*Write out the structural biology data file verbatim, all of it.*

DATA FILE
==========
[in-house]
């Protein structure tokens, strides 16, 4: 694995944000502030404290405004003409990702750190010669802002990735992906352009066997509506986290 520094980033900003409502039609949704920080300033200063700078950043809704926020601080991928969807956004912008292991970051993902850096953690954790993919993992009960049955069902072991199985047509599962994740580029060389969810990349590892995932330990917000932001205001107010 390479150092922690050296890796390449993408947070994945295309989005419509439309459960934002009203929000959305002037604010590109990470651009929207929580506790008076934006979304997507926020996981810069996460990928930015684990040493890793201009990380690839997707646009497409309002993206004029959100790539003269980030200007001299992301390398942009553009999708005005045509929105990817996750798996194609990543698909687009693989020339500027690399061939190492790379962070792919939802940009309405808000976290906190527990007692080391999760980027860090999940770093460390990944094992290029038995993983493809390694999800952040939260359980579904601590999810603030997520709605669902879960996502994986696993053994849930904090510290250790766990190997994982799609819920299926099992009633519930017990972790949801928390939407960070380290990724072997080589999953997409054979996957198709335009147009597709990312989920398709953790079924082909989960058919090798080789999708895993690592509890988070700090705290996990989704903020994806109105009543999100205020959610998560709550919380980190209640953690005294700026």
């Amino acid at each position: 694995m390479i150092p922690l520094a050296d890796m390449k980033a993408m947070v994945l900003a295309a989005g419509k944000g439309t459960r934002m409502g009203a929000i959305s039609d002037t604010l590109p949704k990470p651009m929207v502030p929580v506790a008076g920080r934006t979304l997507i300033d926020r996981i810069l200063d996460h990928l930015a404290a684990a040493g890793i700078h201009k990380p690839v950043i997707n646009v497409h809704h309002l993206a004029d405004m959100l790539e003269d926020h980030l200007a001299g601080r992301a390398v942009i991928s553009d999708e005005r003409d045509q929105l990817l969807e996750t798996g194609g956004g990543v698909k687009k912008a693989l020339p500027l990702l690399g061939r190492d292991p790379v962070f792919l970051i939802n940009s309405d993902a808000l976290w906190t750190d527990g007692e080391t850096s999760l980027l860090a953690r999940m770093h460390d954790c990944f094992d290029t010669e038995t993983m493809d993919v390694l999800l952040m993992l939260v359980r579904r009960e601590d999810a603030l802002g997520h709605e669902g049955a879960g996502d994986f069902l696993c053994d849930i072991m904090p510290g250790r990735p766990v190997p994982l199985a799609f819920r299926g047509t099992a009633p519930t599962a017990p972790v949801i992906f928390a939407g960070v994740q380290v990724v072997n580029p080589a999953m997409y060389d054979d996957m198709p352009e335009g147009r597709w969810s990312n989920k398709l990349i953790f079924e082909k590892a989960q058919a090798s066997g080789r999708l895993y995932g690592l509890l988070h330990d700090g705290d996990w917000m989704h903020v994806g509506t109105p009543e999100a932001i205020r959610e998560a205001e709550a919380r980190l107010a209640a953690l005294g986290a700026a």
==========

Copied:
[in-house]
């Protein structure tokens, strides 16, 4: 694995944000502030404290405004003409990702750190010669802002990735992906352009066997509506986290 520094980033900003409502039609949704920080300033200063700078950043809704926020601080991928969807956004912008292991970051993902850096953690954790993919993992009960049955069902072991199985047509599962994740580029060389969810990349590892995932330990917000932001205001107010 390479150092922690050296890796390449993408947070994945295309989005419509439309459960934002009203929000959305002037604010590109990470651009929207929580506790008076934006979304997507926020996981810069996460990928930015684990040493890793201009990380690839997707646009497409309002993206004029959100790539003269980030200007001299992301390398942009553009999708005005045509929105990817996750798996194609990543698909687009693989020339500027690399061939190492790379962070792919939802940009309405808000976290906190527990007692080391999760980027860090999940770093460390990944094992290029038995993983493809390694999800952040939260359980579904601590999810603030997520709605669902879960996502994986696993053994849930904090510290250790766990190997994982799609819920299926099992009633519930017990972790949801928390939407960070380290990724072997080589999953997409054979996957198709335009147009597709990312989920398709953790079924082909989960058919090798080789999708895993690592509890988070700090705290996990989704903020994806109105009543999100205020959610998560709550919380980190209640953690005294700026």
């Amino acid at each position: 694995m390479i150092p922690l520094a050296d890796m390449k980033a993408m947070v994945l900003a295309a989005g419509k944000g439309t459960r934002m409502g009203a929000i959305s039609d002037t604010l590109p949704k990470p651009m929207v502030p929580v506790a008076g920080r934006t979304l997507i300033d926020r996981i810069l200063d996460h990928l930015a404290a684990a040493g890793i700078h201009k990380p690839v950043i997707n646009v497409h809704h309002l993206a004029d405004m959100l790539e003269d926020h980030l200007a001299g601080r992301a390398v942009i991928s553009d999708e005005r003409d045509q929105l990817l969807e996750t798996g194609g956004g990543v698909k687009k912008a693989l020339p500027l990702l690399g061939r190492d292991p790379v962070f792919l970051i939802n940009s309405d993902a808000l976290w906190t750190d527990g007692e080391t850096s999760l980027l860090a953690r999940m770093h460390d954790c990944f094992d290029t010669e038995t993983m493809d993919v390694l999800l952040m993992l939260v359980r579904r009960e601590d999810a603030l802002g997520h709605e669902g049955a879960g996502d994986f069902l696993c053994d849930i072991m904090p510290g250790r990735p766990v190997p994982l199985a799609f819920r299926g047509t099992a009633p519930t599962a017990p972790v949801i992906f928390a939407g960070v994740q380290v990724v072997n580029p080589a999953m997409y060389d054979d996957m198709p352009e335009g147009r597709w969810s990312n989920k398709l990349i953790f079924e082909k590892a989960q058919a090798s066997g080789r999708l895993y995932g690592l509890l988070h330990d700090g705290d996990w917000m989704h903020v994806g509506t109105p009543e999100a932001i205020r959610e998560a205001e709550a919380r980190l107010a209640a953690l005294g986290a700026a």